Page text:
Other Resources for Early Years Settings

Permanent URI for this collection

Browse

Recent Submissions

Now showing 1 - 5 of 47
  • Item
    Realising Potential: Equality, Diversity and Inclusive Practice in Early Years
    (Barnardos, 2017) Graham, Imelda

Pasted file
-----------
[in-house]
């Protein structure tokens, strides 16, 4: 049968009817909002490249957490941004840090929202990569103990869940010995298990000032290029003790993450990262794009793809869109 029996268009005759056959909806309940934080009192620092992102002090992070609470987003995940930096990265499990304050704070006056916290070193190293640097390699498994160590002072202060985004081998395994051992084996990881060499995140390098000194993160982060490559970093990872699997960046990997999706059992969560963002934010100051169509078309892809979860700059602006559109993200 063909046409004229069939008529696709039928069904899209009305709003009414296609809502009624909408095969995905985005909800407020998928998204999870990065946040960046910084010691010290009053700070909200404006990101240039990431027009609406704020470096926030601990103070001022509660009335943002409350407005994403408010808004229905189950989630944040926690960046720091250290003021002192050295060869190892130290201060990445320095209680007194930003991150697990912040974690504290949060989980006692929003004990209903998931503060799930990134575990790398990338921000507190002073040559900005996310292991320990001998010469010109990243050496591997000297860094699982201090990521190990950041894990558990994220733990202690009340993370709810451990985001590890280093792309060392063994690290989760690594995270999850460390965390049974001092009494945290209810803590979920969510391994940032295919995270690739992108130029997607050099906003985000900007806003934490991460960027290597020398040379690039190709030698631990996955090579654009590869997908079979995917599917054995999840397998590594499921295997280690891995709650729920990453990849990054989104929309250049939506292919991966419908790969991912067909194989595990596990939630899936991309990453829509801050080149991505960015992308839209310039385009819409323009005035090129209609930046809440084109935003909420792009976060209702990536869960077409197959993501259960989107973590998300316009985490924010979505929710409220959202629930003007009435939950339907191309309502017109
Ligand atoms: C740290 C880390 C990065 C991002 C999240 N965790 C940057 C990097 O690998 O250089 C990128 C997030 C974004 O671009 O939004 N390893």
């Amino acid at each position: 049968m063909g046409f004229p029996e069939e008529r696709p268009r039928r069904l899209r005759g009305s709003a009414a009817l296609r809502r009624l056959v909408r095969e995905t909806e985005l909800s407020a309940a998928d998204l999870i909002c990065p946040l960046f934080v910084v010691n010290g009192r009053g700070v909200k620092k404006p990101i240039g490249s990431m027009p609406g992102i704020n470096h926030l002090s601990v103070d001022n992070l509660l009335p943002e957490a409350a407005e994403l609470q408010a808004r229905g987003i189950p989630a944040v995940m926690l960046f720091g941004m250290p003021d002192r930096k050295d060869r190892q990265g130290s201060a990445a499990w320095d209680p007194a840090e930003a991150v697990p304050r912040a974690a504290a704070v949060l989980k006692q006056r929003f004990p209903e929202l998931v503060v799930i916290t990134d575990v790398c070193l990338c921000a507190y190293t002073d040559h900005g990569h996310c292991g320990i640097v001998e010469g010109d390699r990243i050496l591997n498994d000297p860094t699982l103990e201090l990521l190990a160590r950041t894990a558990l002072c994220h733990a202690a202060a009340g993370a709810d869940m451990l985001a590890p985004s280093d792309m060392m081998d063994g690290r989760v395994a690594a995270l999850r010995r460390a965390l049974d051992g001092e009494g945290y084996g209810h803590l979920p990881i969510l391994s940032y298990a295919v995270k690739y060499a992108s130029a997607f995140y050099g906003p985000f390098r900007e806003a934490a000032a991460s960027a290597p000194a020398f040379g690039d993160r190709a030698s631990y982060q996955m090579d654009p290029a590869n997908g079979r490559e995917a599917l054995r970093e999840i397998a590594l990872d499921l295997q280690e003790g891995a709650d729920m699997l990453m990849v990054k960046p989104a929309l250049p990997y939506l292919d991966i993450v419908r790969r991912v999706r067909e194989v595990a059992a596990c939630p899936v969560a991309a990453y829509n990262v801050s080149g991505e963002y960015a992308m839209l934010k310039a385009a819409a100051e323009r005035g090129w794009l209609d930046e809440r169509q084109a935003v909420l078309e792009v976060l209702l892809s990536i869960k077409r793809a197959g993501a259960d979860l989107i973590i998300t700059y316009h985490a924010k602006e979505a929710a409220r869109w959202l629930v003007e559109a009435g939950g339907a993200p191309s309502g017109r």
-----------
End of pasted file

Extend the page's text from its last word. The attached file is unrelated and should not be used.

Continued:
Few experiences are more gratifying than reading a publication that not only addresses an issue that is close to your heart, but also provides answers to questions, and prompts you to reflect upon your practice to improve experiences for children. This publication by Barnardos manages to do just that. Drawing upon her vast experience in the field of early childhood, working with the Traveller community, children and families from disadvantaged communities, and more recently, refugee children and families, author Imelda Graham discusses issues of Equality, Diversity and Inclusive Practice in Early Years in a sensitive, informative, and empathetic manner. Against the backdrop of an ever-changing demographic landscape in Ireland, where it is now the norm to find a rich diversity within early years settings, among children, staff, parents and families, this publication is a timely and much needed text for all those working within, or with an interest in, the early childhood sector. It is written in the context of significant legislative changes, and policy initiatives, all of which are intended to support early years practitioners to develop inclusive practices. This publication blends case studies, legislation and theory to question understandings of equality, diversity and inclusion. It stresses the importance of using the correct terms and words as an important aspect of ‘supporting mutual understanding regarding the situations and issues that we encounter’ and providing inclusive early years care and education. For example, if asked, would you be able to describe the difference between a migrant and a refugee? Are you familiar with, and knowledgeable about, terms such as culture, multicultural, intercultural, race, assimilation, and ethnicity? This publication helps to fill these and other gaps in knowledge around equality, diversity and inclusion.